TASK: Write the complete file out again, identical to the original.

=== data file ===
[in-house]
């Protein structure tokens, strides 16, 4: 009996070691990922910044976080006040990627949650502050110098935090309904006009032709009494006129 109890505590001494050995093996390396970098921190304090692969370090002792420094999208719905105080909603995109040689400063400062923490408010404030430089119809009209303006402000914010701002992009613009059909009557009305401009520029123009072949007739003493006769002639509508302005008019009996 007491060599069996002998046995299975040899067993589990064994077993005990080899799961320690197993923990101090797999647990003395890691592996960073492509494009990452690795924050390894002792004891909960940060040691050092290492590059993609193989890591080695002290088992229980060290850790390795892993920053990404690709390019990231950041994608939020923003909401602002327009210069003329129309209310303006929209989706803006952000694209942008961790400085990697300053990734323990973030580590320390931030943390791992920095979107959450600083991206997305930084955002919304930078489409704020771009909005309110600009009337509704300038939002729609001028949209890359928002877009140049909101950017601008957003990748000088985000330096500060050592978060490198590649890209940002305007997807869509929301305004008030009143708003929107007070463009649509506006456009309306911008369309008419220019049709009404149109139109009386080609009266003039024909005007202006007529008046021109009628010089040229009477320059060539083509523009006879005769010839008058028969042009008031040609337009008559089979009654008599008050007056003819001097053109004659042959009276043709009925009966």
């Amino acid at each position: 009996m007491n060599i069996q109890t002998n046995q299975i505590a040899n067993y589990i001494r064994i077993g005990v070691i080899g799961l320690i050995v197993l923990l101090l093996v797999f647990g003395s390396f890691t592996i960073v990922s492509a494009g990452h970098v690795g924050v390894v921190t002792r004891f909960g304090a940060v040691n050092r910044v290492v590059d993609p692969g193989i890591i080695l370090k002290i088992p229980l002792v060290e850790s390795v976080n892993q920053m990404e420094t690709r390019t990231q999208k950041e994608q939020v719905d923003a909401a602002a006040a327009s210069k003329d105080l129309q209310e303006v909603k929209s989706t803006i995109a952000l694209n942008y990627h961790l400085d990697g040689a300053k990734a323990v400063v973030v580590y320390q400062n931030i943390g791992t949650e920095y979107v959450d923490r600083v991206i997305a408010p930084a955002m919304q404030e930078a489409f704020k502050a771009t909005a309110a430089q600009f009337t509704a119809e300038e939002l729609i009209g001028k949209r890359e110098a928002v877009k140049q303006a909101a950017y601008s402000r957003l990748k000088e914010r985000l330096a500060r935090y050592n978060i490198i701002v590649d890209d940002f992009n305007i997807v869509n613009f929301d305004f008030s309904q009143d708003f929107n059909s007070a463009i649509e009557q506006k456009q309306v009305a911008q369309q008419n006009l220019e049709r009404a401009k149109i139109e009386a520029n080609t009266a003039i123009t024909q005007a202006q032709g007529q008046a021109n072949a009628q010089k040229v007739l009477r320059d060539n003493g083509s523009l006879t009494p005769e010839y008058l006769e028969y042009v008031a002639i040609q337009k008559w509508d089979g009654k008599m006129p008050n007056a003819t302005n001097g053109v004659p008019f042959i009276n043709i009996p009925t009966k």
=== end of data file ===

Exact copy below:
[in-house]
């Protein structure tokens, strides 16, 4: 009996070691990922910044976080006040990627949650502050110098935090309904006009032709009494006129 109890505590001494050995093996390396970098921190304090692969370090002792420094999208719905105080909603995109040689400063400062923490408010404030430089119809009209303006402000914010701002992009613009059909009557009305401009520029123009072949007739003493006769002639509508302005008019009996 007491060599069996002998046995299975040899067993589990064994077993005990080899799961320690197993923990101090797999647990003395890691592996960073492509494009990452690795924050390894002792004891909960940060040691050092290492590059993609193989890591080695002290088992229980060290850790390795892993920053990404690709390019990231950041994608939020923003909401602002327009210069003329129309209310303006929209989706803006952000694209942008961790400085990697300053990734323990973030580590320390931030943390791992920095979107959450600083991206997305930084955002919304930078489409704020771009909005309110600009009337509704300038939002729609001028949209890359928002877009140049909101950017601008957003990748000088985000330096500060050592978060490198590649890209940002305007997807869509929301305004008030009143708003929107007070463009649509506006456009309306911008369309008419220019049709009404149109139109009386080609009266003039024909005007202006007529008046021109009628010089040229009477320059060539083509523009006879005769010839008058028969042009008031040609337009008559089979009654008599008050007056003819001097053109004659042959009276043709009925009966």
């Amino acid at each position: 009996m007491n060599i069996q109890t002998n046995q299975i505590a040899n067993y589990i001494r064994i077993g005990v070691i080899g799961l320690i050995v197993l923990l101090l093996v797999f647990g003395s390396f890691t592996i960073v990922s492509a494009g990452h970098v690795g924050v390894v921190t002792r004891f909960g304090a940060v040691n050092r910044v290492v590059d993609p692969g193989i890591i080695l370090k002290i088992p229980l002792v060290e850790s390795v976080n892993q920053m990404e420094t690709r390019t990231q999208k950041e994608q939020v719905d923003a909401a602002a006040a327009s210069k003329d105080l129309q209310e303006v909603k929209s989706t803006i995109a952000l694209n942008y990627h961790l400085d990697g040689a300053k990734a323990v400063v973030v580590y320390q400062n931030i943390g791992t949650e920095y979107v959450d923490r600083v991206i997305a408010p930084a955002m919304q404030e930078a489409f704020k502050a771009t909005a309110a430089q600009f009337t509704a119809e300038e939002l729609i009209g001028k949209r890359e110098a928002v877009k140049q303006a909101a950017y601008s402000r957003l990748k000088e914010r985000l330096a500060r935090y050592n978060i490198i701002v590649d890209d940002f992009n305007i997807v869509n613009f929301d305004f008030s309904q009143d708003f929107n059909s007070a463009i649509e009557q506006k456009q309306v009305a911008q369309q008419n006009l220019e049709r009404a401009k149109i139109e009386a520029n080609t009266a003039i123009t024909q005007a202006q032709g007529q008046a021109n072949a009628q010089k040229v007739l009477r320059d060539n003493g083509s523009l006879t009494p005769e010839y008058l006769e028969y042009v008031a002639i040609q337009k008559w509508d089979g009654k008599m006129p008050n007056a003819t302005n001097g053109v004659p008019f042959i009276n043709i009996p009925t009966k």